How to Clean a Coffee Machine (And Why You Should Do It More Often)
Your espresso taking a long time to come through? Coffee tasting bitter lately? You can give calcium build-up the big send-off with this quick, easy method for cleaning a coffee pod machine with just vinegar and water. Soon you'll be getting the optimal taste from your Espressopedia pods.
“When was the last time you cleaned your coffee pods machine?” is a question I frequently ask Espressopedians and I am always surprised by the answer. Usually “never” but often annually, but it doesn’t have to be an expensive and onerous task. Plus a little effort frequently can save on costly mechanical problems in the future. Some of the warning signs of a dirty coffee pod machine are clear: oily sludge and mineral build-up eventually form on your coffee maker, creating stains, and more importantly affecting the dispensing process, resulting in a slow run through or the pod not being released into the capsule drawer. Preventing limescale will also improve the performance as the machine as it will take less time to heat up.
The good news is that you can learn how to clean a coffee pod machine to look sparkling and (nearly) new in just a few easy steps with some kitchen cupboard staples - vinegar and water.
No matter which kind of coffee maker you have, (Dolce Gusto, Lavazza A Modo Mio, Nespresso, Senseo or Verismo) you'll need to set aside a little time to allow the vinegar to work, so don’t do it right before hosting any coffee-loving guests. Post lockdown of course.
How to Clean a Coffee Pod Machine
Don’t worry; cleaning your pod machine doesn’t have to be complicated or expensive - distilled white vinegar and water is your go-to cleaning solution.
What You Need
- Your beloved coffee pod machine
- Washing up liquid
- Tea Towel
- White distilled vinegar
- Empty mug
Step 1: Wash Coffee Machine Exterior
Before you begin to unclog or descale your coffee machine, you should give the exterior a good scrubbing. The reservoir, drip tray and its cover, and the holder place them in a sink filled with hot water and about 1 tsp. (5 mls) of washing up liquid. Let them soak 15 minutes, then rinse well and towel dry.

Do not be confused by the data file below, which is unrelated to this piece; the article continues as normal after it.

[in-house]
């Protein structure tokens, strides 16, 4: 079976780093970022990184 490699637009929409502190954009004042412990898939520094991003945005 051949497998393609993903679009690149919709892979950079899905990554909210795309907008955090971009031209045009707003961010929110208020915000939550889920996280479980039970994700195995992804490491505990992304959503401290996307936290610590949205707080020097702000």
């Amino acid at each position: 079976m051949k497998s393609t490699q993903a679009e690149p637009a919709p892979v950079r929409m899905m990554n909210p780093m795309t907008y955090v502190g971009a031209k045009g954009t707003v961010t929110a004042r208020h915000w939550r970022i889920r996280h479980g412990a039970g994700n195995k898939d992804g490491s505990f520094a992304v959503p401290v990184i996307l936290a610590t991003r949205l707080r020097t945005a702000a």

Step 2: Clean the Coffee Machine Interior
While the removable parts are soaking, take a clean toothbrush and gently brush out any stuck coffee grinds in the capsule insertion space. While you’re in there, use a damp cloth to remove any build-up. Finish the job by wiping the exterior with a cloth dampened with a kitchen cleaner.
If you notice any limescale deposits (white crusty build-up), simply soak part of your cloth in white vinegar, apply it to the affected area, and let soak for a few minutes. Wipe again and the white marks should disappear before your eyes. Finish by re-assembling the coffee maker.
Step 3: Run Vinegar Solution
Before you start cleaning your coffee maker, make sure it has no pods in it. Place a large empty mug on the drip tray. Empty any water from the reservoir and remove the water filter if you have one. Refill the reservoir to the maximum line with a solution of distilled vinegar and water in a 1:1 ratio. Turn on your coffee maker, select the largest cup setting, and allow the vinegar solution to run through the machine as many times as it takes for "More/Add Water" to come on. And remember to empty out the hot liquid from the mug!
Step 4: Let Sit and Rinse Reservoir
Let the coffee maker sit for at least 30 minutes. When time's up, take out the reservoir and rinse it with water to get rid of any vinegar residue. You may have to rinse a few times.
Step 5: Run with Water
Repeat Step 3 but with plain water to rinse out the vinegar from the machine. Again, place an empty mug on the drip tray. Pour water into the reservoir up to the maximum fill line. Use the largest cup setting and allow the water to run through the machine as many times as it takes for it to empty. Now you have a clean machine ready to go and a satisfying glow.
Step 6: Use a Descaling Solution (Optional)
If the mineral build-up in your coffee maker is particularly heavy or taste doesn't improve, repeat the process with a manufacturer-approved descaling solution. Most manufacturers recommend descaling every 3-6 months (depending on usage) for best results.